Google Voice, a convenient telephone service, includes voicemail, voicemail transcription to text, text messaging, and a variety of other useful features. For those reasons, it’s used by some healthcare professionals in both a personal and professional capacity.
But that professional use brings up an important question: Is Google Voice HIPAA compliant? And should healthcare professionals use it?
Google Voice and HIPAA compliance
The answer is both simple and complex. If you discuss any protected health information (PHI) over Google Voice, you must ensure that patients’ personal information is protected.
But what does that mean in the context of Google Voice?
The HIPAA Omnibus Final Rule lays out the conditions of the “conduit exemption,” namely, that an organization that only transmits PHI is exempt from the HIPAA Security Rule. If the organization doesn’t fall under the “conduit exemption,” then it must meet HIPAA requirements.
Google Voice is not defined as a “conduit” and, therefore, isn’t exempt from HIPAA compliance. This means a wide range of measures must be in place to protect data, such as access and authentication controls, secured transmissions, and proper data storage protocols.
In addition, a Google Voice user must get a signed business associate agreement (BAA) with Google before the service can be used in conjunction with personal health information.
What is a BAA?
A BAA is a legal document between a healthcare provider and a contractor or third-party service used by the healthcare organization. The BAA is designed to ensure that both parties adhere to strict guidelines to maintain the security of PHI.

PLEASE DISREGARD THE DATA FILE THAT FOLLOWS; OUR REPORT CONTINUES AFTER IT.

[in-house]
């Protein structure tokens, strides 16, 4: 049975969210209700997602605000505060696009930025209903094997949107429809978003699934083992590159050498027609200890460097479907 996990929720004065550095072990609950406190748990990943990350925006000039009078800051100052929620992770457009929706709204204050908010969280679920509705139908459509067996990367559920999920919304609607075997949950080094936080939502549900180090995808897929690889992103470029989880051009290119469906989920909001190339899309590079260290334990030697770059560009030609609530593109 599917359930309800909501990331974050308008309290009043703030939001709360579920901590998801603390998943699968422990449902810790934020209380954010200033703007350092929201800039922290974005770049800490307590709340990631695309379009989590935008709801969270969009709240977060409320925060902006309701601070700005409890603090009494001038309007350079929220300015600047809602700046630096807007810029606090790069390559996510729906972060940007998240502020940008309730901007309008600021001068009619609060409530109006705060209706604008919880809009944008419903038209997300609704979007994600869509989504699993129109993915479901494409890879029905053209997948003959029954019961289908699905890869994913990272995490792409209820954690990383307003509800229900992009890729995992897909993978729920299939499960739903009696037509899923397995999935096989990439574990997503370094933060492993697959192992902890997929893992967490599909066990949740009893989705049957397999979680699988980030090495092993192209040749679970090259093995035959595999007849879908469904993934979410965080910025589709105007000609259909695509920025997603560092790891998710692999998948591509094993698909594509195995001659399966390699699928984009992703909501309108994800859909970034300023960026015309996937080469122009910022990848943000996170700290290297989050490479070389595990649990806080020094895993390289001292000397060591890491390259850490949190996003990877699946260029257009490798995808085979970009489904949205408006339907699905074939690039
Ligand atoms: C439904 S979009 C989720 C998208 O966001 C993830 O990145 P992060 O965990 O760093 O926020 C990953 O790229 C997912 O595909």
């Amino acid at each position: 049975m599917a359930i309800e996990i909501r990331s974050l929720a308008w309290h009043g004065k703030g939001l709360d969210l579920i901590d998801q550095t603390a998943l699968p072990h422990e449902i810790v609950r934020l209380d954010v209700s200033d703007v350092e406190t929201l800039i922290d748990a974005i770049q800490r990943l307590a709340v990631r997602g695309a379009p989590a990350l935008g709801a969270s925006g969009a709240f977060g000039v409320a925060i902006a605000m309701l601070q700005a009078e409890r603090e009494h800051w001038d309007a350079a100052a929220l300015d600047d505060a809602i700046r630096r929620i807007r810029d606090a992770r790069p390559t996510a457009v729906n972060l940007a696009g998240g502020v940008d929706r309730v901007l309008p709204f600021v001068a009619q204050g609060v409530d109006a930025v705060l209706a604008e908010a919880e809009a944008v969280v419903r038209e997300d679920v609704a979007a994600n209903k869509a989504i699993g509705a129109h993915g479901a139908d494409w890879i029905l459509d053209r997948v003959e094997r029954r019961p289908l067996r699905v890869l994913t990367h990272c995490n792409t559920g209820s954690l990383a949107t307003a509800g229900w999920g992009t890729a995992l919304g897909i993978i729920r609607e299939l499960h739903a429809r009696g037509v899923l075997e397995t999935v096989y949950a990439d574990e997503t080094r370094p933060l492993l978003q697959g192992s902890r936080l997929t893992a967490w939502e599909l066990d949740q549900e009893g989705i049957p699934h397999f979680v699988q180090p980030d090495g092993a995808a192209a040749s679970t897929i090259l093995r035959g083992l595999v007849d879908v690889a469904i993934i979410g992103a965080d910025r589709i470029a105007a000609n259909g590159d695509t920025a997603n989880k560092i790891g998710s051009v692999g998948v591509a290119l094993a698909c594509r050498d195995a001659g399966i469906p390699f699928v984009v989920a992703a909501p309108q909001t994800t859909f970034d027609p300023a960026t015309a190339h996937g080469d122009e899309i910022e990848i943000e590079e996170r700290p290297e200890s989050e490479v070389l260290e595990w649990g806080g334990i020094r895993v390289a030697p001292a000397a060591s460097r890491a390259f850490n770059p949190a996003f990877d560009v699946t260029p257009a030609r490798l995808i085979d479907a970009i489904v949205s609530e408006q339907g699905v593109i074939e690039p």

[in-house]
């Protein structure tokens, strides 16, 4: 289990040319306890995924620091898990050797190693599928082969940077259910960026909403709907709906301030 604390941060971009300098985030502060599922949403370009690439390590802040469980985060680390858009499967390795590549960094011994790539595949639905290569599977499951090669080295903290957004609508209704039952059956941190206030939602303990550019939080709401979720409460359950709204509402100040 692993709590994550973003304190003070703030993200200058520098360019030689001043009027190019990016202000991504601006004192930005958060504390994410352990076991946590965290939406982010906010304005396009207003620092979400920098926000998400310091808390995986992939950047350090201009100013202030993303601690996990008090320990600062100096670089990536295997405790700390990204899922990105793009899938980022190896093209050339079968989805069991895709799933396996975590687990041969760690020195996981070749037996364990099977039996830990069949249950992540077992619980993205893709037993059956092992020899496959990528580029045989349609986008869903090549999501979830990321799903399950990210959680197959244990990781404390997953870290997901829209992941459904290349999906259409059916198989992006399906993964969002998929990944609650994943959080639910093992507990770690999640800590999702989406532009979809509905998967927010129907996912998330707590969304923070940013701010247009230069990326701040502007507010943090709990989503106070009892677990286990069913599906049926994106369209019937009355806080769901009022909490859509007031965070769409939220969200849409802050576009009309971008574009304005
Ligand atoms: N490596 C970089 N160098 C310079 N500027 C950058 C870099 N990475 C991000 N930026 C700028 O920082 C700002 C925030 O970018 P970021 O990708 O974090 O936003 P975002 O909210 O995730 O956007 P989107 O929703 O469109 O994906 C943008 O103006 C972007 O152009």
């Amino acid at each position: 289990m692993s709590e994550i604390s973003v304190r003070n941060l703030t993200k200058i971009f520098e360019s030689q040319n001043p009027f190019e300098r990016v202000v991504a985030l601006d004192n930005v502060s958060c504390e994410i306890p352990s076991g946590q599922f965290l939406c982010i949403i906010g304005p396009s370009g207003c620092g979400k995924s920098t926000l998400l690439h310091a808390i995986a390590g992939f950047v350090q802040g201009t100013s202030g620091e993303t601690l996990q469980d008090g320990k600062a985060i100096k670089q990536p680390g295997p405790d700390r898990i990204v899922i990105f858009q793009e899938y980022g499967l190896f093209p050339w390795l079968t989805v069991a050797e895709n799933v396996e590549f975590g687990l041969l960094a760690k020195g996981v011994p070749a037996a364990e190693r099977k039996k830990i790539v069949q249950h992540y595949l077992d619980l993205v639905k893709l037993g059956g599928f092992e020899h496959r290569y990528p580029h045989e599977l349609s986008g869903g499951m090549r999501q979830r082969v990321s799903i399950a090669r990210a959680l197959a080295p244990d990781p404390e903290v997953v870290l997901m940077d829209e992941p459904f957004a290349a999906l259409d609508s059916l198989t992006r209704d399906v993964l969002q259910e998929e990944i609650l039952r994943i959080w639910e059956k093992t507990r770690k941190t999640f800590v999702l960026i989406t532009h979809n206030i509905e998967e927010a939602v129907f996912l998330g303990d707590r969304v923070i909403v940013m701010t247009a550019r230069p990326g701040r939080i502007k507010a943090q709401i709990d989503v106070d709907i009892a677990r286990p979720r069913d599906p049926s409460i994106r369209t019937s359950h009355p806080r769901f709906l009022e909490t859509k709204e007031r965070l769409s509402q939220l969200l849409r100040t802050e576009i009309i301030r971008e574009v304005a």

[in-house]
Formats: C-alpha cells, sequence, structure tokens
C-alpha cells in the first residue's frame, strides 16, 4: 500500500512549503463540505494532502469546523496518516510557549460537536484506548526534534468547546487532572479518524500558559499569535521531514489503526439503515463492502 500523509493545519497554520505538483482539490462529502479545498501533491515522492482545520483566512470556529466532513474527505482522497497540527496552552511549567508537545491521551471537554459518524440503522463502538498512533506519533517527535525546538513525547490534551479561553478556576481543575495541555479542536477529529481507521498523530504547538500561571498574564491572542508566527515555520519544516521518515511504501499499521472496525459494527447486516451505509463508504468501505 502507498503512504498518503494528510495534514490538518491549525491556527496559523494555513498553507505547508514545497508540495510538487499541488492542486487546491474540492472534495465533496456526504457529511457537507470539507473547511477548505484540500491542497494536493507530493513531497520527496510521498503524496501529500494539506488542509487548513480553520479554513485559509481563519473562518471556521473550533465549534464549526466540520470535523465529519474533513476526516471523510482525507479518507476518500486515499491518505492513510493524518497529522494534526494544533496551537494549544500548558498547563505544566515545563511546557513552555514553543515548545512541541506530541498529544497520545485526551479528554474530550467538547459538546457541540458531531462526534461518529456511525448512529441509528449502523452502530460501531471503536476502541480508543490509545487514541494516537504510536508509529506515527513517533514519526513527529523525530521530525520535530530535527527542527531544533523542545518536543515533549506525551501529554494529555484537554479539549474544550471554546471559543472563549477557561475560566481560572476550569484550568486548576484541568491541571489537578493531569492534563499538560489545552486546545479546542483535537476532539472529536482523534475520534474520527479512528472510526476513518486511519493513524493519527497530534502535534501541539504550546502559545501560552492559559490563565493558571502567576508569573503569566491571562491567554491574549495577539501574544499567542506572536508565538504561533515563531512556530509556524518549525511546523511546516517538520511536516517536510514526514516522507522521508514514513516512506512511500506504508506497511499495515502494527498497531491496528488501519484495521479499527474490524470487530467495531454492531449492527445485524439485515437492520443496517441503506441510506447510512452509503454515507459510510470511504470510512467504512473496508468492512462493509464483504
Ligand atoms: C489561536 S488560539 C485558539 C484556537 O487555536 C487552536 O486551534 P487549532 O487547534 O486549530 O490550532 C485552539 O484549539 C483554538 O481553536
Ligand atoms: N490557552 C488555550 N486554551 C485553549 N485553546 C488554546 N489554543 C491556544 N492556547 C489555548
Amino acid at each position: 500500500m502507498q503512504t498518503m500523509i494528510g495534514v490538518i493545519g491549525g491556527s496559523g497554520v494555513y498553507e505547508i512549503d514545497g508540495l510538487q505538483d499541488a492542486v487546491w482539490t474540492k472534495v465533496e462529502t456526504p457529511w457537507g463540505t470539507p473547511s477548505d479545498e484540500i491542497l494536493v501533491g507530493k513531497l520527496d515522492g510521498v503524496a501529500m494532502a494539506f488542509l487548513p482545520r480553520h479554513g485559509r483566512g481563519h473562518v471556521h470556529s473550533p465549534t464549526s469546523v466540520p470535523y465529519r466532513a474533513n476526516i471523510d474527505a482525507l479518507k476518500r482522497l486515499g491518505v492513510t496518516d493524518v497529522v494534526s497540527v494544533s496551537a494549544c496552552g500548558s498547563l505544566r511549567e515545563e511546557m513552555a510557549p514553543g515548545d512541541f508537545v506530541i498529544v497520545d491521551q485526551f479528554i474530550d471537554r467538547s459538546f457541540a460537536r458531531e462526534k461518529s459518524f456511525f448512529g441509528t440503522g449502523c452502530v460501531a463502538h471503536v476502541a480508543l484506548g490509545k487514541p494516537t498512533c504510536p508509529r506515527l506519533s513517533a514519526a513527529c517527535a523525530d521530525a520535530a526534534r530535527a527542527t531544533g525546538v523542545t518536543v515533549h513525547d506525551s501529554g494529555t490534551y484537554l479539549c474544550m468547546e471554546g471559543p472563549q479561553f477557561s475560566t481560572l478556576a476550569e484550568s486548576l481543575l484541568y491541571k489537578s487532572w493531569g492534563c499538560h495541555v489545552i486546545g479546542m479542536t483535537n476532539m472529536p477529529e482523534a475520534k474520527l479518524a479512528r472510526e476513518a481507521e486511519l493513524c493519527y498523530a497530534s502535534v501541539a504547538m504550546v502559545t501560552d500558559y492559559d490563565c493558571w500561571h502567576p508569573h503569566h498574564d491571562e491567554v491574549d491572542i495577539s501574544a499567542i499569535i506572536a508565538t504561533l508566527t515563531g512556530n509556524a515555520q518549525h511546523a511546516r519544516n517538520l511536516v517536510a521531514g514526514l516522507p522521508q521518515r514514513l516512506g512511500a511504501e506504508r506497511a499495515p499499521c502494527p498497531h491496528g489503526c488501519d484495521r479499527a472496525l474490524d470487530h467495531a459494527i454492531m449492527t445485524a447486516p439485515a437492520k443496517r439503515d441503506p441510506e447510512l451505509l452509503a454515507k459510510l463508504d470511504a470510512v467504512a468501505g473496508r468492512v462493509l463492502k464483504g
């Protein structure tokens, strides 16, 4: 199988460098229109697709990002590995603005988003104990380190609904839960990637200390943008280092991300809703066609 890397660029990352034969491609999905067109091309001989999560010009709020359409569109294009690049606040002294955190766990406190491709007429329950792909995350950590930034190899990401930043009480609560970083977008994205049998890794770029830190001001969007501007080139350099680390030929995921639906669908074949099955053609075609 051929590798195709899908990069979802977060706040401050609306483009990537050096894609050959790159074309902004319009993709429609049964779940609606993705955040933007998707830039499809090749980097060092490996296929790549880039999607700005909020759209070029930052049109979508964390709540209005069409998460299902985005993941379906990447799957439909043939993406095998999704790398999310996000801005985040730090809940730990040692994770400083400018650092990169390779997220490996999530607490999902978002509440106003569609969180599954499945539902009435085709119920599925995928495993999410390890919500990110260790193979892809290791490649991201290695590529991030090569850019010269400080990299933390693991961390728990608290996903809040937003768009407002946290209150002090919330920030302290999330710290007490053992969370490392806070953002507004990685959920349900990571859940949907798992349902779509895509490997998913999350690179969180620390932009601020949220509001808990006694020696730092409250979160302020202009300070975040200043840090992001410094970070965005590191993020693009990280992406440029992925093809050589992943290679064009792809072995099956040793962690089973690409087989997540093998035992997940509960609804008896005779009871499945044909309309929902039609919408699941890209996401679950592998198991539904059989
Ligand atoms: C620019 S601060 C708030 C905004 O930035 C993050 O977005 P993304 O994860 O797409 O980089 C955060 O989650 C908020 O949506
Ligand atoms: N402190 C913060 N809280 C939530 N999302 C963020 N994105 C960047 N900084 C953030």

The HIPAA Privacy Rule summary states that, “when a covered entity uses a contractor or other non-workforce member to perform ‘business associate’ services or activities, the Rule requires that the covered entity include certain protections for the information in a business associate agreement.”
In this case, Google Voice is a covered entity, and any healthcare provider using Google Voice must get a signed BAA from Google.
So is Google Voice HIPAA compliant?
When Google Voice was offered as a free service only, it wasn’t covered under Google’s BAA. The Google platforms that offer BAAs are G Suite, Google Apps, and Google Cloud. Because Google Voice wasn’t part of any of those, it wasn’t a HIPAA-compliant service.
However, Google Voice recently became available as a core service under G Suite and is available to all G Suite customers through an additional license. Because G Suite is covered under Google’s BAA, that means that Google Voice is now HIPAA compliant and can be used by healthcare providers to communicate with patients and colleagues.
When using Google Voice in a professional capacity, administrators should obtain Google Voice licenses for users who handle PHI. And when used within a Google Meet, users should set calendar entries that contain PHI to private. In addition, admins should set external Calendar settings to “Only free/busy information” and internal Calendar sharing options to “No sharing” or “Only free/busy information.”
The bottom line? Google Voice — like other HIPAA-compliant software — is a great way for healthcare providers to implement telehealth and communicate with their patients and colleagues. Because it’s HIPAA compliant, you can rest assured that all PHI is protected and that your communication is safe and secure, which helps you build trust with your patients now and in the future.
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